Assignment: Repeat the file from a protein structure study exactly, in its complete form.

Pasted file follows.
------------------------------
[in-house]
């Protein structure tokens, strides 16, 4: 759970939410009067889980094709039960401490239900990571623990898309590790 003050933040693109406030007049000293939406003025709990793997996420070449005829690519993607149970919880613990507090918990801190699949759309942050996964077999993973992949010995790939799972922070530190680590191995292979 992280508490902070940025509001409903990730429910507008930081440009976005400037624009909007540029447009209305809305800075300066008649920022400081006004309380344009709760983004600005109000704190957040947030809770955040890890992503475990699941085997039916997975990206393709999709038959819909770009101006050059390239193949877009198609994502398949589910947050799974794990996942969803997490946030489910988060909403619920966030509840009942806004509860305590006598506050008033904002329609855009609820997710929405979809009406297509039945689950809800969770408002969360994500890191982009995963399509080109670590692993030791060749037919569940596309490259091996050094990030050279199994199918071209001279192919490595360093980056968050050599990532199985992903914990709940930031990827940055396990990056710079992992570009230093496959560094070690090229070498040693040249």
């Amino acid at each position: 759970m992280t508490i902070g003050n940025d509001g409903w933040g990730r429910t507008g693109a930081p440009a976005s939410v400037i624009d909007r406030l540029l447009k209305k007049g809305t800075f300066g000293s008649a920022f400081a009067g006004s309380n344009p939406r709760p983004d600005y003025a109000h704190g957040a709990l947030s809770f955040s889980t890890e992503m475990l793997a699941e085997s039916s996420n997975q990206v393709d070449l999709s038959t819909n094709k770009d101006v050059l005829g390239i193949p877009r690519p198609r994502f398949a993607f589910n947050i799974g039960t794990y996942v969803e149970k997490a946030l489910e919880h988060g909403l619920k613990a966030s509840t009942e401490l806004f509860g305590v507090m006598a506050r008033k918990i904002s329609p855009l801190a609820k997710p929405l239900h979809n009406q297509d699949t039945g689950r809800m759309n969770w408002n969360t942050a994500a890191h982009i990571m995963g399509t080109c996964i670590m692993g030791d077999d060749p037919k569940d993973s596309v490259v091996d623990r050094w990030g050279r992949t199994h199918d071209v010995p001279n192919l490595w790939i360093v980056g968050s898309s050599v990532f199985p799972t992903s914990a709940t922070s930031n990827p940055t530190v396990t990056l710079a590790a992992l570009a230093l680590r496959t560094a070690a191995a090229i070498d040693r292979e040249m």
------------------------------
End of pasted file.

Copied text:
[in-house]
């Protein structure tokens, strides 16, 4: 759970939410009067889980094709039960401490239900990571623990898309590790 003050933040693109406030007049000293939406003025709990793997996420070449005829690519993607149970919880613990507090918990801190699949759309942050996964077999993973992949010995790939799972922070530190680590191995292979 992280508490902070940025509001409903990730429910507008930081440009976005400037624009909007540029447009209305809305800075300066008649920022400081006004309380344009709760983004600005109000704190957040947030809770955040890890992503475990699941085997039916997975990206393709999709038959819909770009101006050059390239193949877009198609994502398949589910947050799974794990996942969803997490946030489910988060909403619920966030509840009942806004509860305590006598506050008033904002329609855009609820997710929405979809009406297509039945689950809800969770408002969360994500890191982009995963399509080109670590692993030791060749037919569940596309490259091996050094990030050279199994199918071209001279192919490595360093980056968050050599990532199985992903914990709940930031990827940055396990990056710079992992570009230093496959560094070690090229070498040693040249």
């Amino acid at each position: 759970m992280t508490i902070g003050n940025d509001g409903w933040g990730r429910t507008g693109a930081p440009a976005s939410v400037i624009d909007r406030l540029l447009k209305k007049g809305t800075f300066g000293s008649a920022f400081a009067g006004s309380n344009p939406r709760p983004d600005y003025a109000h704190g957040a709990l947030s809770f955040s889980t890890e992503m475990l793997a699941e085997s039916s996420n997975q990206v393709d070449l999709s038959t819909n094709k770009d101006v050059l005829g390239i193949p877009r690519p198609r994502f398949a993607f589910n947050i799974g039960t794990y996942v969803e149970k997490a946030l489910e919880h988060g909403l619920k613990a966030s509840t009942e401490l806004f509860g305590v507090m006598a506050r008033k918990i904002s329609p855009l801190a609820k997710p929405l239900h979809n009406q297509d699949t039945g689950r809800m759309n969770w408002n969360t942050a994500a890191h982009i990571m995963g399509t080109c996964i670590m692993g030791d077999d060749p037919k569940d993973s596309v490259v091996d623990r050094w990030g050279r992949t199994h199918d071209v010995p001279n192919l490595w790939i360093v980056g968050s898309s050599v990532f199985p799972t992903s914990a709940t922070s930031n990827p940055t530190v396990t990056l710079a590790a992992l570009a230093l680590r496959t560094a070690a191995a090229i070498d040693r292979e040249m």